Tuesday, 1 March 2011

Plagiarism - setting an example

Germany's Defence secretary, Karl-Theodor zu Guttenberg, resigned today. What that has to do with a blog on learning and teaching, you ask? The reason for his resignation was that he plagiarised large parts of his PhD thesis, though he said this was only because he was so busy with his job (MP) and family (two daughters) and he didn't notice that he copied some hundred or so pages. His supervisor (retired) was of course shocked, as he was one of his best students, and he wouldn't have believed any accusations of plagiarism by the so-called "Baron zu Googleberg". There's the old blind trust in 'honourable' people again...

Being a conservative, Guttenberg could count on the support of the conservative press, such as BILD, which ran articles in which it was emphasised that he was a good minister, doing a splendid job for the boys in Afghanistan, and that he shouldn't resign because a couple of academics have lost all sense of proportion and demand his resignation over a piddly little academic infelicity. Those people in their ivory towers, out of touch with the real world of our troops dying in the Hindukush, how dare they ruin the career of this brilliant man... just because of some stupid footnotes!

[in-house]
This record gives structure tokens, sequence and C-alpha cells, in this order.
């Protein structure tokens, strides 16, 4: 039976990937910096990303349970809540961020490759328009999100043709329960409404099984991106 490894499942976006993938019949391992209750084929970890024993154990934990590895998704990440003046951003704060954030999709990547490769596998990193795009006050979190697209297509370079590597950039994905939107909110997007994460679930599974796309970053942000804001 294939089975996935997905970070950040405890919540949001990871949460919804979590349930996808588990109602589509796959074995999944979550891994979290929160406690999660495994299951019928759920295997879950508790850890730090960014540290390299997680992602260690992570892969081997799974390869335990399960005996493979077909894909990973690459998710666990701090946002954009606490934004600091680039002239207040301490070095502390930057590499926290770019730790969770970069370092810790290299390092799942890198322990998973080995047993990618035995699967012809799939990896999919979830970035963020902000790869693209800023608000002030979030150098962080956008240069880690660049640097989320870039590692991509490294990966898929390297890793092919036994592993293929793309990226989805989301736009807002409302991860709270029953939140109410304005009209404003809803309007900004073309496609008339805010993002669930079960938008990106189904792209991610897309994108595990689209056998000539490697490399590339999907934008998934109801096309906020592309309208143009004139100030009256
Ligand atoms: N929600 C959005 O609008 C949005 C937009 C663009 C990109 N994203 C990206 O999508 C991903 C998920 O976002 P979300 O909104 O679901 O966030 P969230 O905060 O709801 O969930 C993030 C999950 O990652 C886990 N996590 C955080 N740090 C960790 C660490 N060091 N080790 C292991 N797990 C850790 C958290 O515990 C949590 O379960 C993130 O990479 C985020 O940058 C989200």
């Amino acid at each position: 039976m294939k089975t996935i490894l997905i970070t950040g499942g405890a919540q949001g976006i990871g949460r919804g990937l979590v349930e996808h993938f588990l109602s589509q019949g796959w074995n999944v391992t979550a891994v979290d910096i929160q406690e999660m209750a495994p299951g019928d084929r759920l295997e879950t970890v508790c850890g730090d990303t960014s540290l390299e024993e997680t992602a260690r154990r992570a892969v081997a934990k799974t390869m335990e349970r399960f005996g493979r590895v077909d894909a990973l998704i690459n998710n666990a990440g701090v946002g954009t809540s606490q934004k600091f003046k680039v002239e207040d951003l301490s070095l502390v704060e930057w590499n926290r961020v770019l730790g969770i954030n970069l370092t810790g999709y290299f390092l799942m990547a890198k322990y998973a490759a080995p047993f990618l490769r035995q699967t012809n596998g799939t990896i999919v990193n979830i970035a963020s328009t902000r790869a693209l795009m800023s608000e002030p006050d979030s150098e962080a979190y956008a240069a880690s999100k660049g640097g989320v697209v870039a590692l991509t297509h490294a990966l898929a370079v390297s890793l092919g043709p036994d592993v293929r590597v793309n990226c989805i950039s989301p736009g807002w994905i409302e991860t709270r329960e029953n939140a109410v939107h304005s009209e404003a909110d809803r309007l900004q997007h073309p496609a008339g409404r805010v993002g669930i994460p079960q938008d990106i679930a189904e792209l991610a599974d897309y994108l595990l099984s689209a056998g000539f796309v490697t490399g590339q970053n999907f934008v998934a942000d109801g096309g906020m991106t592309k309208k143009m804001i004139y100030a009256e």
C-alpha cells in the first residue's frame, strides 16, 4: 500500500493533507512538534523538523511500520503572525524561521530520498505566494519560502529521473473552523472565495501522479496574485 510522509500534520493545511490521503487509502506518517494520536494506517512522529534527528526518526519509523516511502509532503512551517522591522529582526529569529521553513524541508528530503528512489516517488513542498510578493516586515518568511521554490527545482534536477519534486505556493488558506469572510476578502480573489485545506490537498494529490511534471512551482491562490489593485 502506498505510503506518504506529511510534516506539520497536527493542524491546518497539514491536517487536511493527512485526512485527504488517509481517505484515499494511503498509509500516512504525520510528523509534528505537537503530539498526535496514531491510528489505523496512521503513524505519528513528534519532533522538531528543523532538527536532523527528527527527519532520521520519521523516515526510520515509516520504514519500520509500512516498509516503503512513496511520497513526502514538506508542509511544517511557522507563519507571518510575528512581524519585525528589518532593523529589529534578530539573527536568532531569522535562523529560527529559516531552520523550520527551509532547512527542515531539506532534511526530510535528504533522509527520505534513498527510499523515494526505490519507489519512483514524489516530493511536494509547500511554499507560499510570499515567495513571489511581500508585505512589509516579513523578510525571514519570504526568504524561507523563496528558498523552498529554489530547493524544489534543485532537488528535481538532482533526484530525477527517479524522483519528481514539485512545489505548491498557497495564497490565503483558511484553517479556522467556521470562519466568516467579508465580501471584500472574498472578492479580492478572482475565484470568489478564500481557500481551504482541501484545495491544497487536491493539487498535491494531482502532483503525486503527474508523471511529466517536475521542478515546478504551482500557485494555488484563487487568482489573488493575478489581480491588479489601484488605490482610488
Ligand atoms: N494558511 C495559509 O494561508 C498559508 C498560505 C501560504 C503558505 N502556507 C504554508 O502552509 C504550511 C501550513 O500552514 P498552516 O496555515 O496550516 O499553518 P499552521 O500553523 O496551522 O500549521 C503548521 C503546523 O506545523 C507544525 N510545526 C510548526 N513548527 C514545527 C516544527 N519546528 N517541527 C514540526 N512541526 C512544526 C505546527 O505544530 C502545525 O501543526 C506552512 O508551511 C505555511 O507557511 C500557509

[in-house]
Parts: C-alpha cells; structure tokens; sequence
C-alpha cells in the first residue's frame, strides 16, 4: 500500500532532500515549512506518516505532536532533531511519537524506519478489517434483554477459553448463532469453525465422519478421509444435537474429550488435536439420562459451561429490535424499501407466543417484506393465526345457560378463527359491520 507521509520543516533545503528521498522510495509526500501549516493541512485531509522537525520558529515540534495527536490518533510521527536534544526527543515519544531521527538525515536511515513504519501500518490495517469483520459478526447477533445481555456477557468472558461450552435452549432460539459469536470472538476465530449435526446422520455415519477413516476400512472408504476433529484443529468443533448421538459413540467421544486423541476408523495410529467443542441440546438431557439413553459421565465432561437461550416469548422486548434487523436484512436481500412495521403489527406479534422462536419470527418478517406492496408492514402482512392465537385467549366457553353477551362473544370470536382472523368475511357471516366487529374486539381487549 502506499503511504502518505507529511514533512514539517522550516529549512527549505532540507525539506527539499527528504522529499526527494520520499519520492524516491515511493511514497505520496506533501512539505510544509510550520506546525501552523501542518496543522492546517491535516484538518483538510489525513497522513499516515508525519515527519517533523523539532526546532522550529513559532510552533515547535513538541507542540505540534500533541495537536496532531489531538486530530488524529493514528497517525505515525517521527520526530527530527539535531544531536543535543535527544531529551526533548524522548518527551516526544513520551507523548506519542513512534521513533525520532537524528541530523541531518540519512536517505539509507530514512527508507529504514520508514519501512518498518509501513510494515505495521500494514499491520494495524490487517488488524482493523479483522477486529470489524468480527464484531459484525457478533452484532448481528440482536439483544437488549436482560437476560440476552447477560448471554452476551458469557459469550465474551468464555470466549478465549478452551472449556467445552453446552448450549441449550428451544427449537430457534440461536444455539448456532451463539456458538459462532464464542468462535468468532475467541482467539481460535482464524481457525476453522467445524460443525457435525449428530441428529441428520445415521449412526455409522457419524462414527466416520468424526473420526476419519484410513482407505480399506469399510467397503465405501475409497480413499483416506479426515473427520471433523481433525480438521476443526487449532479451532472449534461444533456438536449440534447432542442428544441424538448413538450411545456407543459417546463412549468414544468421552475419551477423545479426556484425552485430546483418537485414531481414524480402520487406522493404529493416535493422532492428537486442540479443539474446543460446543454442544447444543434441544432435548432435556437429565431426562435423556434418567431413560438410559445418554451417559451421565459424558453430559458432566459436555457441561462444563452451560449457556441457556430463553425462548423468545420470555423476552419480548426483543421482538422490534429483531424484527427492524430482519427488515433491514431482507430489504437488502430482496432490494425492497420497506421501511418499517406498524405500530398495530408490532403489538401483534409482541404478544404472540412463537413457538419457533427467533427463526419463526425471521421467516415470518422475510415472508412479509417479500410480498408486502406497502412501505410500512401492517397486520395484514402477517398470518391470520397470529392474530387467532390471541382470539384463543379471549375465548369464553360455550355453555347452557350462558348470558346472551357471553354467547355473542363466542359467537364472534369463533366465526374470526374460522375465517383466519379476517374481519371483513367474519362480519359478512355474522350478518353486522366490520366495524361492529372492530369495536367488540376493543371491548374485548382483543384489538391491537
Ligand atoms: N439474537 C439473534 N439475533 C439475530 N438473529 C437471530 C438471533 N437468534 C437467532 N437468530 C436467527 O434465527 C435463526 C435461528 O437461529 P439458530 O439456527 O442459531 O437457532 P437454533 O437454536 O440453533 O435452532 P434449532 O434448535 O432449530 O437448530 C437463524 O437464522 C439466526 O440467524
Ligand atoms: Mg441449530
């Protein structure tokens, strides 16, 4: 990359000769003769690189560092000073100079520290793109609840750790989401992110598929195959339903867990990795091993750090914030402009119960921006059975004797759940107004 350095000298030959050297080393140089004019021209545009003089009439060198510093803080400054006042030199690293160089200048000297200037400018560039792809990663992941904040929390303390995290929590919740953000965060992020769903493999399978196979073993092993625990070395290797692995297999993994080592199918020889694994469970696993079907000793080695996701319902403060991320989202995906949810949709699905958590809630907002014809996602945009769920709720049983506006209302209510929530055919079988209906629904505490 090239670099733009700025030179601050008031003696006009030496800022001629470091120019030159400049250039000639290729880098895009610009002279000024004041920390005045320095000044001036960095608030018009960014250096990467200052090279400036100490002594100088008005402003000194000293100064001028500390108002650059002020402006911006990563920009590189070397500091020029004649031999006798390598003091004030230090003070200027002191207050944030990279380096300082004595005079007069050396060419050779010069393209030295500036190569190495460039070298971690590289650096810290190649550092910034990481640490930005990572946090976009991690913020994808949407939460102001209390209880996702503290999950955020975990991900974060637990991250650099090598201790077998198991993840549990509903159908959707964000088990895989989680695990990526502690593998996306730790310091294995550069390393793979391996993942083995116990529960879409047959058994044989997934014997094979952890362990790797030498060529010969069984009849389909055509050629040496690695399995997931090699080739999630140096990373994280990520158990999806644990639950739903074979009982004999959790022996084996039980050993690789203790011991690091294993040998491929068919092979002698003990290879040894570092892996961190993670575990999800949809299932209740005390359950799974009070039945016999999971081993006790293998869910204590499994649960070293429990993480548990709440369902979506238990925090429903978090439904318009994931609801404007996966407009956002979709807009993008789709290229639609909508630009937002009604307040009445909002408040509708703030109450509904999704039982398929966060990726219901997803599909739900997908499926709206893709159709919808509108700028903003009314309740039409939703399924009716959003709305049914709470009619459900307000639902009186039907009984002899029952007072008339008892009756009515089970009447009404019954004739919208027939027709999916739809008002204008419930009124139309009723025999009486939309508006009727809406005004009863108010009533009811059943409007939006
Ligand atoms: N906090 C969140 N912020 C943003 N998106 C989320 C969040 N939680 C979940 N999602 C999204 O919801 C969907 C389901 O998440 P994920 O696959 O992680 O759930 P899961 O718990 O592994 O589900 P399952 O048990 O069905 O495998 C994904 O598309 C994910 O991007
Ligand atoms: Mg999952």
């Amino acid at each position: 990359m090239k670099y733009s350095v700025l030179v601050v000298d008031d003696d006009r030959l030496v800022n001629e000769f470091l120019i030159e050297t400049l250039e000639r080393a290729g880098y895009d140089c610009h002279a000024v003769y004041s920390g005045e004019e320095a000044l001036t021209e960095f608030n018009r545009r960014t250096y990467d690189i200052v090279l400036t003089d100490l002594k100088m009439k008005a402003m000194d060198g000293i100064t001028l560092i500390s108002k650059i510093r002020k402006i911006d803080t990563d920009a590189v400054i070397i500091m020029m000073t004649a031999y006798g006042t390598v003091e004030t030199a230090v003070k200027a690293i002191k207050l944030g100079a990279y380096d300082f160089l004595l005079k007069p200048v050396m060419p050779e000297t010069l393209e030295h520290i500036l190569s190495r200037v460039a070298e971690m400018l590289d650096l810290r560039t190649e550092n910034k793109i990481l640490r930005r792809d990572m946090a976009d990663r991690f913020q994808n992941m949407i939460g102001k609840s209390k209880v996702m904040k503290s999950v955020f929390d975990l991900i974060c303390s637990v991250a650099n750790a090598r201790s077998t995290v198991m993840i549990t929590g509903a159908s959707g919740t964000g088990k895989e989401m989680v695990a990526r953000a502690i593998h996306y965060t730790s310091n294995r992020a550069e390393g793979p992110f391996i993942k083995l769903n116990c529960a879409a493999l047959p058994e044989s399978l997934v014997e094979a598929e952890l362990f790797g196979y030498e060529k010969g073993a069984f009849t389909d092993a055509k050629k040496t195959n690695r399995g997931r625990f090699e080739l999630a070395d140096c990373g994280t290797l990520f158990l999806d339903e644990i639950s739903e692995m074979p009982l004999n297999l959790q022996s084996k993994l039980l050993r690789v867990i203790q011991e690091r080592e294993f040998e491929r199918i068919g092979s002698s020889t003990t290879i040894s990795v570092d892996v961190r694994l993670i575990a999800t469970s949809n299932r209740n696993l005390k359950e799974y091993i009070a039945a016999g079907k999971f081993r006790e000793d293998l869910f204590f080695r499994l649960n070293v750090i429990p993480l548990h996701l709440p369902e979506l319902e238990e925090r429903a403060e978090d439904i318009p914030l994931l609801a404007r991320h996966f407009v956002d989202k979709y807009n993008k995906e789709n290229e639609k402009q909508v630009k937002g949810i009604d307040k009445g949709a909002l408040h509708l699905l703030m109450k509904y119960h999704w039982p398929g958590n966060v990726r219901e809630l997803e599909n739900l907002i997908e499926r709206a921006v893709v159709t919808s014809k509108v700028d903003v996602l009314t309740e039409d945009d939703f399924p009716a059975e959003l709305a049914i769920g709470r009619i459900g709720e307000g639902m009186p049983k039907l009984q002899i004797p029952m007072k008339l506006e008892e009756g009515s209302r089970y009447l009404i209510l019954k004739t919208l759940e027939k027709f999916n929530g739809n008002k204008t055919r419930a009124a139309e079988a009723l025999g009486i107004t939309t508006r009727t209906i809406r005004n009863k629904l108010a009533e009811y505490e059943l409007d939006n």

But he finally resigned; and his PhD was taken away earlier by Bayreuth University, which is none too happy about the PR implications. And now we have a good example that we can show our students: even the powerful can fall if they commit plagiarism! While plagiarism should indeed reason enough to not be fit for public office, Guttenberg himself of course states it was not the only reason... showing that he doesn't seem to bothered about his integrity.

There is also an interesting linguistic side-aspect to this: in English we talk about plagiarism, meaning the process of plagiarising something. In German you talk about the Plagiariat, the product of copying, rather than the process. Of course you can 'verb' it into Er plagiarisierte seine Doktorarbeit, but that sounds rather awkward. The offender, a plagiarist, is also not directly lexicalised in German.

And to end on a happy note, here's a joke I heard on Twitter:
Fragt der Praktikant im Verteidigungsministerium "Wo ist denn der Kopierer?" Antwort: "Auf Truppenbesuch in Afghanistan" (Intern at the ministry of defence asks "where's the copier[*]?" Answer: "Visiting the troops in Afghanistan"). Who says Germans don't have a sense of humour?!

[*] Kopierer in this usage would generally be understood to mean 'photocopier'